Belch said Rodriguez’s ties to performance-enhancing drugs ultimately will cost him hundreds of millions in endorsement income linked to the home run record.
Rodriguez, a 14-time All-Star, was initially suspended in August after MLB Commissioner Bud Selig said he used testosterone and human growth hormone over multiple years and tried to obstruct its investigation of Biogenesis of America LLC, a now-closed anti-aging clinic in Coral Gables, Florida. Rodriguez received banned substances from Anthony Bosch, the founder of Biogenesis, according to MLB.
In an interview with CBS’s “60 Minutes” that aired last night, Bosch said Rodriguez wanted to become the first player to hit 800 home runs.
“If you look at the endorsement deals he could have had had he done this without the drugs, people were sitting there, hoping someone clean would break that record,” Belch said in a telephone interview. “So you’d have someone breaking that record without the asterisk involved, showing that it could be done on athletic ability and skill alone, rather than the use of performance-enhancing drugs. Plus playing in New York, with a relatively good image, he would have had massive endorsement contracts, no doubt about it.”
The season-long suspension was just “another nail in the coffin” of Rodriguez’s marketability, said Jim Andrews, senior vice president for content strategy at the sponsorship consultant IEG.
“His brand is tainted and there is nothing to be gained in associating with him, even if he does come back,” Andrews said by e-mail. “Even in the best-case scenario that he someday proves he did not use PEDs, there would be little to no upside being linked to him.”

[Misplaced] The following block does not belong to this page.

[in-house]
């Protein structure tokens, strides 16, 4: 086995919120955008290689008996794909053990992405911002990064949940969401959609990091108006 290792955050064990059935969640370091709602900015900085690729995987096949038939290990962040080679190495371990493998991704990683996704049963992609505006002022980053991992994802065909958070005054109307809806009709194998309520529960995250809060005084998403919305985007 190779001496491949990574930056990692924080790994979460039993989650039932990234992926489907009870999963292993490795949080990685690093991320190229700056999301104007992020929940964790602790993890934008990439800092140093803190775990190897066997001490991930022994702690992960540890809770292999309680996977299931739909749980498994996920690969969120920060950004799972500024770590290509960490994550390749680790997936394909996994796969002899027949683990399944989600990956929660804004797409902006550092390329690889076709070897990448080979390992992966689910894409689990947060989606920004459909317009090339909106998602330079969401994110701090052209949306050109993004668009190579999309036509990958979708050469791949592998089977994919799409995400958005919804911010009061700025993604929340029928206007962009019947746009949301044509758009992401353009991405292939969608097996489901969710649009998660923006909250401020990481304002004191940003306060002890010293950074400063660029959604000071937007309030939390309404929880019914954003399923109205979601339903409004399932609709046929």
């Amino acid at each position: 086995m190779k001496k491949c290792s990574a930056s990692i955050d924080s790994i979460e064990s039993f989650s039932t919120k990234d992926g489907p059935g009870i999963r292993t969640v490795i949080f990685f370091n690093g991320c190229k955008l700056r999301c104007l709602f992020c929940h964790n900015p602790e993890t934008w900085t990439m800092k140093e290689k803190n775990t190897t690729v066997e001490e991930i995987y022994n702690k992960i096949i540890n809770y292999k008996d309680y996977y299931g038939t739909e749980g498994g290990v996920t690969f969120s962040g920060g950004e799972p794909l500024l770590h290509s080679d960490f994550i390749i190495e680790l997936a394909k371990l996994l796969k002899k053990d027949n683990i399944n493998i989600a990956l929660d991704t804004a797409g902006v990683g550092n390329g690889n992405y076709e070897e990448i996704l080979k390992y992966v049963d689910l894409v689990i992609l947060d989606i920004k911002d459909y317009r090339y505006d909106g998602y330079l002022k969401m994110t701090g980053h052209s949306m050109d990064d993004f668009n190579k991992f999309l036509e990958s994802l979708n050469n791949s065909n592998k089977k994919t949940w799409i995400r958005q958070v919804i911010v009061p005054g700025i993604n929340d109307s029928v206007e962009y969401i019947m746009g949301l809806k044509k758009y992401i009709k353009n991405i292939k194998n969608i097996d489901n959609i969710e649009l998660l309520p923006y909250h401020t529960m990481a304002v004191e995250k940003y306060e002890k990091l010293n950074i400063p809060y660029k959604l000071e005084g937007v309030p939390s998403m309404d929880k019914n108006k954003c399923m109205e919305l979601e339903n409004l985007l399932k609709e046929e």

Belch said while the ban won’t negatively impact the Yankees’ brand, there is an “opportunity cost” for the record 27-time World Series champions, who will miss out on marketing opportunities that would have come with Rodriguez’s untainted pursuit of the home run record.
Rodriguez, who admitted five years ago to using banned substances from 2001-03 as a member of the Texas Rangers, never failed a drug test in connection with Biogenesis and has denied use of performance-enhancing drugs since joining the Yankees.
Rodriguez filed an appeal against the ban on Aug. 6, one day after baseball’s 211-game suspension was handed down. He was allowed to play during the process and hit .244 in 44 games with seven home runs and 19 runs batted in after missing the first 110 games of the 2013 season while recovering from offseason hip surgery and then a mild quadriceps strain.
Rodriguez last year sued MLB and Selig for attempting to destroy his reputation and career, claiming MLB investigators bought stolen documents and leaked information to the media. Those lawsuits could be consolidated with the player’s attempt to fight the arbitrator’s weekend ruling, said Mark Conrad, head of the sports business program at Fordham University’s Gabelli School of Business. Selig and baseball officials have denied Rodriguez’s accusations, which included investigators impersonating law-enforcement officers to get evidence.
“No player should have to go through what I have been dealing with,” Rodriguez said. “I am exhausting all options to ensure not only that I get justice, but that players’ contracts and rights are protected through the next round of bargaining, and that the MLB investigation and arbitration process cannot be used against others in the future the way it is currently being used to unjustly punish me.”